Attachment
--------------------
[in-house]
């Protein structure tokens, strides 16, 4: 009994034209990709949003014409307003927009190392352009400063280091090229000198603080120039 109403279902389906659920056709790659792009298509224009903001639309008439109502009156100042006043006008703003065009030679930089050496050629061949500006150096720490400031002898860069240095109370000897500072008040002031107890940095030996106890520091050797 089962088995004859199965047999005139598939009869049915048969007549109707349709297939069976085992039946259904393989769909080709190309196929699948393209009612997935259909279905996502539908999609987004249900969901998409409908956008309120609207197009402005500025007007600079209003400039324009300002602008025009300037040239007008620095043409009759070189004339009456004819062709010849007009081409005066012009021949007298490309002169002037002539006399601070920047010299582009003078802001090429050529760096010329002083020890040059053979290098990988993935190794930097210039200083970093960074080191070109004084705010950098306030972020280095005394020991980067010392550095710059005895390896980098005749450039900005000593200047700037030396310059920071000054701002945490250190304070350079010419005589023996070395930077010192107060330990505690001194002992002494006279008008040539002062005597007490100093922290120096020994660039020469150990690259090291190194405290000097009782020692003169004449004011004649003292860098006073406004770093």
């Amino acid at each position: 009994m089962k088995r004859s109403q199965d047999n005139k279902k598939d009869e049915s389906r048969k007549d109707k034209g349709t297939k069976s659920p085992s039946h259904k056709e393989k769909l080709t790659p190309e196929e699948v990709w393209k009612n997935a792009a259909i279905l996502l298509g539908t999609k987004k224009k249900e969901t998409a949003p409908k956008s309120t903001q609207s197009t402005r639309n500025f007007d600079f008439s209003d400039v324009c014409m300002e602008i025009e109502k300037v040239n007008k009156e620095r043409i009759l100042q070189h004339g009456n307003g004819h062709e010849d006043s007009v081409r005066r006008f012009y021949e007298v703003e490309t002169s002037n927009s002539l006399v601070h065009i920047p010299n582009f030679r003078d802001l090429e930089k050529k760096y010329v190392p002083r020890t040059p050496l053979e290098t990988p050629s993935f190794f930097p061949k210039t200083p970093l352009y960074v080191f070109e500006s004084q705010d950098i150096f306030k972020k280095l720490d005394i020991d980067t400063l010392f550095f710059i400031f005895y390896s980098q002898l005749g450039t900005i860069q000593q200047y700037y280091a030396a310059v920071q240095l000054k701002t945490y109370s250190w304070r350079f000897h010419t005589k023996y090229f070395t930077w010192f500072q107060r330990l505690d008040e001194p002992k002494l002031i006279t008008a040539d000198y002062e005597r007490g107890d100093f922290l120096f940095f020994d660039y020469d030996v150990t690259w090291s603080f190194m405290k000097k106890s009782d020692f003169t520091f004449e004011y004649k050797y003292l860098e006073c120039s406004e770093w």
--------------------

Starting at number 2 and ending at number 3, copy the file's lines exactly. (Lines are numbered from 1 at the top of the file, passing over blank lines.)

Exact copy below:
């Protein structure tokens, strides 16, 4: 009994034209990709949003014409307003927009190392352009400063280091090229000198603080120039 109403279902389906659920056709790659792009298509224009903001639309008439109502009156100042006043006008703003065009030679930089050496050629061949500006150096720490400031002898860069240095109370000897500072008040002031107890940095030996106890520091050797 089962088995004859199965047999005139598939009869049915048969007549109707349709297939069976085992039946259904393989769909080709190309196929699948393209009612997935259909279905996502539908999609987004249900969901998409409908956008309120609207197009402005500025007007600079209003400039324009300002602008025009300037040239007008620095043409009759070189004339009456004819062709010849007009081409005066012009021949007298490309002169002037002539006399601070920047010299582009003078802001090429050529760096010329002083020890040059053979290098990988993935190794930097210039200083970093960074080191070109004084705010950098306030972020280095005394020991980067010392550095710059005895390896980098005749450039900005000593200047700037030396310059920071000054701002945490250190304070350079010419005589023996070395930077010192107060330990505690001194002992002494006279008008040539002062005597007490100093922290120096020994660039020469150990690259090291190194405290000097009782020692003169004449004011004649003292860098006073406004770093």
């Amino acid at each position: 009994m089962k088995r004859s109403q199965d047999n005139k279902k598939d009869e049915s389906r048969k007549d109707k034209g349709t297939k069976s659920p085992s039946h259904k056709e393989k769909l080709t790659p190309e196929e699948v990709w393209k009612n997935a792009a259909i279905l996502l298509g539908t999609k987004k224009k249900e969901t998409a949003p409908k956008s309120t903001q609207s197009t402005r639309n500025f007007d600079f008439s209003d400039v324009c014409m300002e602008i025009e109502k300037v040239n007008k009156e620095r043409i009759l100042q070189h004339g009456n307003g004819h062709e010849d006043s007009v081409r005066r006008f012009y021949e007298v703003e490309t002169s002037n927009s002539l006399v601070h065009i920047p010299n582009f030679r003078d802001l090429e930089k050529k760096y010329v190392p002083r020890t040059p050496l053979e290098t990988p050629s993935f190794f930097p061949k210039t200083p970093l352009y960074v080191f070109e500006s004084q705010d950098i150096f306030k972020k280095l720490d005394i020991d980067t400063l010392f550095f710059i400031f005895y390896s980098q002898l005749g450039t900005i860069q000593q200047y700037y280091a030396a310059v920071q240095l000054k701002t945490y109370s250190w304070r350079f000897h010419t005589k023996y090229f070395t930077w010192f500072q107060r330990l505690d008040e001194p002992k002494l002031i006279t008008a040539d000198y002062e005597r007490g107890d100093f922290l120096f940095f020994d660039y020469d030996v150990t690259w090291s603080f190194m405290k000097k106890s009782d020692f003169t520091f004449e004011y004649k050797y003292l860098e006073c120039s406004e770093w």